An early group of patients who received a modified form of the poliovirus to treat recurrent glioblastoma brain tumors showed survival improvement over historical controls, according to researchers at the Preston Robert Tisch Brain Tumor Center at Duke Health.
The findings, which have not been peer reviewed, were presented at the American Society of Clinical Oncology annual meeting in Chicago (ASCO abstract #2061).
“At the first five dose levels used in the study, infusion of the modified poliovirus therapy appears to have had about a two-month survival advantage when compared to similar, non-study patients treated at our clinic,” said Annick Desjardins, M.D., associate professor of neurology at Duke and the lead author on the abstract. “Notably, a higher proportion of poliovirus patients were alive at 24 and 36 months.”
The poliovirus, which has been modified to eliminate any harmful effects, is attracted to certain receptors that are in abundance on cancer cells. The modified virus homes in on tumor cells, infecting them and igniting an additional immune response.
Desjardins and colleagues reported results of the first 15 patients in the phase one study. Among this early group, the dosage of the therapy was escalated on the premise that increasing the amount of the drug could show greater benefits.
The dose-escalation part of the trial began in May, 2012. Five different doses at increasingly higher levels were tested: one patient at dose level one; seven at dose level two; one at level three; two at level four; and four at level five.
For comparison, the researchers identified 124 patients who had not received the poliovirus therapy, but were closely matched for age, gender, functional level, prior number of progressions, steroid dosage at enrollment, and failure under the standard care using bevacizumab.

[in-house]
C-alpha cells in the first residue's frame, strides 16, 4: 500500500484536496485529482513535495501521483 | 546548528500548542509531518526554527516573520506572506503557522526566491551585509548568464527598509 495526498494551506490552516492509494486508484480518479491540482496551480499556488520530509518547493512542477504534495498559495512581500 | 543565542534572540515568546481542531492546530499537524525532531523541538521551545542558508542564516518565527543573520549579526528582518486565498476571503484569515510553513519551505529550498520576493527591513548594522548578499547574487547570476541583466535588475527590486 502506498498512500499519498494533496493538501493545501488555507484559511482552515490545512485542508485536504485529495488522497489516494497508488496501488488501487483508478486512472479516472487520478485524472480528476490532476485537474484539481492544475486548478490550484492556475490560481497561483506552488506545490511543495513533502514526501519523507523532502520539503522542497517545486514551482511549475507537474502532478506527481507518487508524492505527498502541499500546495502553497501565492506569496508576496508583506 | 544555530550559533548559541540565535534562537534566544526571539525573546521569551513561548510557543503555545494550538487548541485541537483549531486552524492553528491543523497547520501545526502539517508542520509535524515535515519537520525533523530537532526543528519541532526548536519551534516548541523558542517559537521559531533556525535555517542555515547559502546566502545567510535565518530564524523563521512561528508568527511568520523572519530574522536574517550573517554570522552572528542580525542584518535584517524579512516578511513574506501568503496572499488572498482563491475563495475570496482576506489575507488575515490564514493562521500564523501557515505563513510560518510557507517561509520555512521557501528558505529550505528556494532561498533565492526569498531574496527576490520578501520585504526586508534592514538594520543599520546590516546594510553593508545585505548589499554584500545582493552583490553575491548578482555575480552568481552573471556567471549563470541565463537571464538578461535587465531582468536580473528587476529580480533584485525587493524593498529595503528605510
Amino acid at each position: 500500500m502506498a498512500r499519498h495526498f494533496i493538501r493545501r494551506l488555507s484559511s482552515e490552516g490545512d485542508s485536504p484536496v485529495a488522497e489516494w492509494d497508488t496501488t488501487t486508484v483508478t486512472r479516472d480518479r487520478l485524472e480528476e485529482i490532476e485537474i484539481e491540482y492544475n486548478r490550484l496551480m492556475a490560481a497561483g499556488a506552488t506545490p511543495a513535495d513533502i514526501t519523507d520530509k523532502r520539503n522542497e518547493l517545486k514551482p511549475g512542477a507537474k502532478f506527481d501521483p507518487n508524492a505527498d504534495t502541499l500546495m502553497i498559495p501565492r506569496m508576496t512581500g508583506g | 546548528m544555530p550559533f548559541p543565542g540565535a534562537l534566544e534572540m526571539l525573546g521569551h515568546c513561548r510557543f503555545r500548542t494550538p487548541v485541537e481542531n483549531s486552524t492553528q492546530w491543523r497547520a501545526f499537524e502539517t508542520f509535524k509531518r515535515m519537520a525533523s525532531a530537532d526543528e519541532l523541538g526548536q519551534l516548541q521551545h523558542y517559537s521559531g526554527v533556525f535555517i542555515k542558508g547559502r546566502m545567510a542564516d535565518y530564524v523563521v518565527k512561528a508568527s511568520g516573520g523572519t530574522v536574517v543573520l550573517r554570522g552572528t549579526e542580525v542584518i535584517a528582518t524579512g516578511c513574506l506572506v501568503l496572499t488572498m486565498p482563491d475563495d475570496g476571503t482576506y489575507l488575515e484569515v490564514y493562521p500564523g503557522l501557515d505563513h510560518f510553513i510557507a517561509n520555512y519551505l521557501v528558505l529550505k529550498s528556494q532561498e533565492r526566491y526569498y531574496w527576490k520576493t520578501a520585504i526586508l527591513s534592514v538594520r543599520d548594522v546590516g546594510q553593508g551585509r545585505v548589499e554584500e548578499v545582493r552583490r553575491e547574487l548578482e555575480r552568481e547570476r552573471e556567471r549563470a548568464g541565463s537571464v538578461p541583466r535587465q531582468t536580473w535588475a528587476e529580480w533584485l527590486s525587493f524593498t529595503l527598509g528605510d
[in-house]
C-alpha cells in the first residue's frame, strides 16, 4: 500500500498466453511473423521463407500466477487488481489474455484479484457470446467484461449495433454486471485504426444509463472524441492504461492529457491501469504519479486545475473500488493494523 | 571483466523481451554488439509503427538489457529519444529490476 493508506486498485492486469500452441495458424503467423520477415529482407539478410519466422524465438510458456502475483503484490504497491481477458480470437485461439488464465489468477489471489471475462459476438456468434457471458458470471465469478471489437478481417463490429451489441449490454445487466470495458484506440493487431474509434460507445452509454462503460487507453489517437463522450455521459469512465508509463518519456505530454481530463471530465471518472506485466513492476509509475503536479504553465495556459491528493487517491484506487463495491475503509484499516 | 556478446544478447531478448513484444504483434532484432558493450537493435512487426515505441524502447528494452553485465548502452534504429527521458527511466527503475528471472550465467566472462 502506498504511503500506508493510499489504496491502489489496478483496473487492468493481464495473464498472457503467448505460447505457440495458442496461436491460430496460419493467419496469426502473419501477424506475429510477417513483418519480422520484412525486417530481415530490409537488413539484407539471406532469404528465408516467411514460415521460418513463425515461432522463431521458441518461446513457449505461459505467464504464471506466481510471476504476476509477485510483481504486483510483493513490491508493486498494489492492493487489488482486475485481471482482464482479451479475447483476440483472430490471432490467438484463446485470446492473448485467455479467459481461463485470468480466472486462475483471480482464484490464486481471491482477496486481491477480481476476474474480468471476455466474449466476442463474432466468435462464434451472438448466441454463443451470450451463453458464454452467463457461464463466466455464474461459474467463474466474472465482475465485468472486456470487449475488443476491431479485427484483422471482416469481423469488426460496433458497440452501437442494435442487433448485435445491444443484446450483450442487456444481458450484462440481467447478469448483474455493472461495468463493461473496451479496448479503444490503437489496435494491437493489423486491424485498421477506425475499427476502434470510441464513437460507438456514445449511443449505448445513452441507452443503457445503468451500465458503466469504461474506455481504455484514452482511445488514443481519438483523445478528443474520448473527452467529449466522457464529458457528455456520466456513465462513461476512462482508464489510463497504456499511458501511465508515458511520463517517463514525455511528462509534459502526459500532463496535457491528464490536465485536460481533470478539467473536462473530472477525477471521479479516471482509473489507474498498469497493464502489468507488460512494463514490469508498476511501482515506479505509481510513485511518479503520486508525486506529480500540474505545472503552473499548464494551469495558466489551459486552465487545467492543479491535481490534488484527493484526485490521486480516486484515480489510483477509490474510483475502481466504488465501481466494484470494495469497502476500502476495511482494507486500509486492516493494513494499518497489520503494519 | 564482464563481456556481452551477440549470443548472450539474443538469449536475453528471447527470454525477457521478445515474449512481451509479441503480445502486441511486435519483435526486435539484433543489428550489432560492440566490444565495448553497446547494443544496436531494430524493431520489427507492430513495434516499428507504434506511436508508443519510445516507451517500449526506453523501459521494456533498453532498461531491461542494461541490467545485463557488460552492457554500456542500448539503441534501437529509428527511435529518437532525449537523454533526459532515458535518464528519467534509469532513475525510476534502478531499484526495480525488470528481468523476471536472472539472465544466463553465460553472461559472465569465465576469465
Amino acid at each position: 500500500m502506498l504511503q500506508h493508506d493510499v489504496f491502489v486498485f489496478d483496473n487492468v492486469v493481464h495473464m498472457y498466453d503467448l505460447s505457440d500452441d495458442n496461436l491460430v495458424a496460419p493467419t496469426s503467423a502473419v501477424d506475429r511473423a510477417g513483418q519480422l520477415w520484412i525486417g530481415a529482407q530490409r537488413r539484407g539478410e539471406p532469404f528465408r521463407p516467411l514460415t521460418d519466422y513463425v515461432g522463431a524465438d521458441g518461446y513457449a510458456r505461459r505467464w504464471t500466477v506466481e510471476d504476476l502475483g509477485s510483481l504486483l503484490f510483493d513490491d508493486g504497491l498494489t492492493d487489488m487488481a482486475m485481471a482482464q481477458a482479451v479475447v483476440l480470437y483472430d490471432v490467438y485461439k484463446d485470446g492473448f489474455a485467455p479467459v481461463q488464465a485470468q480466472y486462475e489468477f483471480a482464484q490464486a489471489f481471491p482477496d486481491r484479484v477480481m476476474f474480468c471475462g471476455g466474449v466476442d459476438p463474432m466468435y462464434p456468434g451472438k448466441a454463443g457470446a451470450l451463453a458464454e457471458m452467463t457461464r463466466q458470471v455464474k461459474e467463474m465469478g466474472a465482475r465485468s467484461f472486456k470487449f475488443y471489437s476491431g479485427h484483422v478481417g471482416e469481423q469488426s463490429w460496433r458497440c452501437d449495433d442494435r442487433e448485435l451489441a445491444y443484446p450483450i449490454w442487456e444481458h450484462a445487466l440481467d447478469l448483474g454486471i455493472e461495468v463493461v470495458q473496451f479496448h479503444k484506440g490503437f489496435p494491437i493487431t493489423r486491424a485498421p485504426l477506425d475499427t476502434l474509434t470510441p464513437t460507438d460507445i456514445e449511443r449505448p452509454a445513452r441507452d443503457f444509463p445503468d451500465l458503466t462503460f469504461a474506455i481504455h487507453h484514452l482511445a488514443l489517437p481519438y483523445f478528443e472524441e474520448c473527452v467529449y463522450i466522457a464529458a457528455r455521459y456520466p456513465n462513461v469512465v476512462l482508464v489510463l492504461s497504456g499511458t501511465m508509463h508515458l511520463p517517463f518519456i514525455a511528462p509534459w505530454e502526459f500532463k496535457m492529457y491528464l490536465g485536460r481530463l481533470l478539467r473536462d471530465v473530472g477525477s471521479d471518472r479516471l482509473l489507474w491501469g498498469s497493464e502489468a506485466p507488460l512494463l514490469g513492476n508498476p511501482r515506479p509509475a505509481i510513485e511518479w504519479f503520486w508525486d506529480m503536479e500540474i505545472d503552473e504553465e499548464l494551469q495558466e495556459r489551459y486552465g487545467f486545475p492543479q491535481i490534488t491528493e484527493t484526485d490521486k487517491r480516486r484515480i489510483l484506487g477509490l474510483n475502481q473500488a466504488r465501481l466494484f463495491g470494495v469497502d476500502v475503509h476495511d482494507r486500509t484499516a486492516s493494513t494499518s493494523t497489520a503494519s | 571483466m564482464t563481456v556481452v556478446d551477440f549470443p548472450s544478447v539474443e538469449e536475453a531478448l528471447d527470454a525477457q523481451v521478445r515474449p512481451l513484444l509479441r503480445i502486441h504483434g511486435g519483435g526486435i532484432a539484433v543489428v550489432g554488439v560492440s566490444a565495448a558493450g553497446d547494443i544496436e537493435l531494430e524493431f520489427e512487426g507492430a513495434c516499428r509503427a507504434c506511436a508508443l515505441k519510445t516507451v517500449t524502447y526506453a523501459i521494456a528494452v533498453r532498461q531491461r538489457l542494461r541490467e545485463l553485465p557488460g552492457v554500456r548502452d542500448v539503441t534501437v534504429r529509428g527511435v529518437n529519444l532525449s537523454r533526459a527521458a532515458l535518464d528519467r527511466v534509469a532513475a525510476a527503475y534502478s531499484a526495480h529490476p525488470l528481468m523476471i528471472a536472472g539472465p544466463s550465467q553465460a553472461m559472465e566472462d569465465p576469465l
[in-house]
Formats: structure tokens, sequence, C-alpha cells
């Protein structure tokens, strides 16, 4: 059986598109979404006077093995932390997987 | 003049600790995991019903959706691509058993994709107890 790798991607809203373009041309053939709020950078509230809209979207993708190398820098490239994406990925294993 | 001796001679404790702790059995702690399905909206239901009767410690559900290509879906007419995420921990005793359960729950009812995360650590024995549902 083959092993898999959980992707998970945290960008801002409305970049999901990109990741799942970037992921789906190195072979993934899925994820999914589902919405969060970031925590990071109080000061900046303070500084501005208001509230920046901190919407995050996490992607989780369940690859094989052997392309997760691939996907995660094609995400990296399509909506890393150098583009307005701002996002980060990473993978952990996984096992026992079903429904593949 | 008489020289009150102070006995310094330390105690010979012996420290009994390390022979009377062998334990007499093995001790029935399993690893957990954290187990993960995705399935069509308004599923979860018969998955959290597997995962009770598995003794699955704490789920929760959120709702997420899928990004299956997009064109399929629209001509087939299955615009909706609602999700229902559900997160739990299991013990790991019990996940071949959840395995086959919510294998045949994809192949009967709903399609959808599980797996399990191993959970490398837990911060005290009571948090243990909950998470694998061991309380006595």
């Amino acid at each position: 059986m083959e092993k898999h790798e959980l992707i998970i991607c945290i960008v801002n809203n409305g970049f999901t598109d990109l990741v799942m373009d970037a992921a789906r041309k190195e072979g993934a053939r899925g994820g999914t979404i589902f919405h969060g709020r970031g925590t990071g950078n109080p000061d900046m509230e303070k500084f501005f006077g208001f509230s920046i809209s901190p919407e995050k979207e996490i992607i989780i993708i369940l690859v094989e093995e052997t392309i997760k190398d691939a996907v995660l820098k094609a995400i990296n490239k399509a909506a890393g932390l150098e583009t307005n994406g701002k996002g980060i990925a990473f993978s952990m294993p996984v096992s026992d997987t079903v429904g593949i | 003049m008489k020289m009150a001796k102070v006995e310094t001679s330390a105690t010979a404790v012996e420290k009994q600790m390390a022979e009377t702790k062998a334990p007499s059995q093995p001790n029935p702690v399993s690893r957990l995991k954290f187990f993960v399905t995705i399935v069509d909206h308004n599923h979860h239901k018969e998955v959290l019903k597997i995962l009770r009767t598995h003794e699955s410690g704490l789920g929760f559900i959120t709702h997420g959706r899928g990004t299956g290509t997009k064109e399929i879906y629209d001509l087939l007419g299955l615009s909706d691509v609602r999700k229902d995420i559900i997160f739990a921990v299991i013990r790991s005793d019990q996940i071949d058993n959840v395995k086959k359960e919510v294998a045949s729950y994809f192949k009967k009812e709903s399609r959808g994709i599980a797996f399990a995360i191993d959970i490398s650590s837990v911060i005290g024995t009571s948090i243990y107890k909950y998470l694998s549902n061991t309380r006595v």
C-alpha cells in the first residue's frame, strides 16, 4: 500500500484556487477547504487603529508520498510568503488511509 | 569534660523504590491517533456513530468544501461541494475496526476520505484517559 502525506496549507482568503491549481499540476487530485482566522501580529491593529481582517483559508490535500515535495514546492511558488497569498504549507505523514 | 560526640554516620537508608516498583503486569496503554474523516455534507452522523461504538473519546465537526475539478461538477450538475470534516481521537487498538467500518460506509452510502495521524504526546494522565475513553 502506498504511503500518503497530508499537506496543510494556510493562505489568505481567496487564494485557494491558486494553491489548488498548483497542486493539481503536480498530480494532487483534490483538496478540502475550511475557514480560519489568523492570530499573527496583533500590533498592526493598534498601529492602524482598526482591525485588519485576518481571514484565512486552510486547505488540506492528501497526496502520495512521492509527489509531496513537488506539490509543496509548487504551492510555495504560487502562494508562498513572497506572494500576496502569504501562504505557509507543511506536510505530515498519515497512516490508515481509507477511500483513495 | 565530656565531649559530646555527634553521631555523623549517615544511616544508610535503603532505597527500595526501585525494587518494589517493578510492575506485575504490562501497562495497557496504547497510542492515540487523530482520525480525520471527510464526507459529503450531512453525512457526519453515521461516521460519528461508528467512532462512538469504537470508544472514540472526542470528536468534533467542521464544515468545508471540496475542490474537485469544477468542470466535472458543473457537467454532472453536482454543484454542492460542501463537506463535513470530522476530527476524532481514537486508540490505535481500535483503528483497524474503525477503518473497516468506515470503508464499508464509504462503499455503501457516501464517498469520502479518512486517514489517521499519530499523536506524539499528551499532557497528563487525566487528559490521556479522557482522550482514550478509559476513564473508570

As of January, 2016, the median survival of patients who underwent one of the initial five levels of poliovirus therapy was 12.6 months, compared to 10.5 months for the non-study patients. About 20 percent of this group of poliovirus patients were alive at 24 months versus 13.7 percent of the non-study patients.
“This phase of the study helped us identify an optimum dose, which was even lower than the initial dose we used for the first patient,” Desjardins said. “It turned out that escalating the dosage, much like what is done with chemotherapy drugs, was not the best strategy for the poliovirus therapy. We predict that patients treated at the optimal dose, called dose level minus one, will have a greater increase in survival than those who underwent the higher doses.”
The researchers began testing the lower, optimal dose in October, 2014. This May, after reviewing data of the patients treated on dose levels 1-5 and the first patients treated on dose level minus 1, the FDA granted the poliovirus therapy “breakthrough therapy designation” to speed research.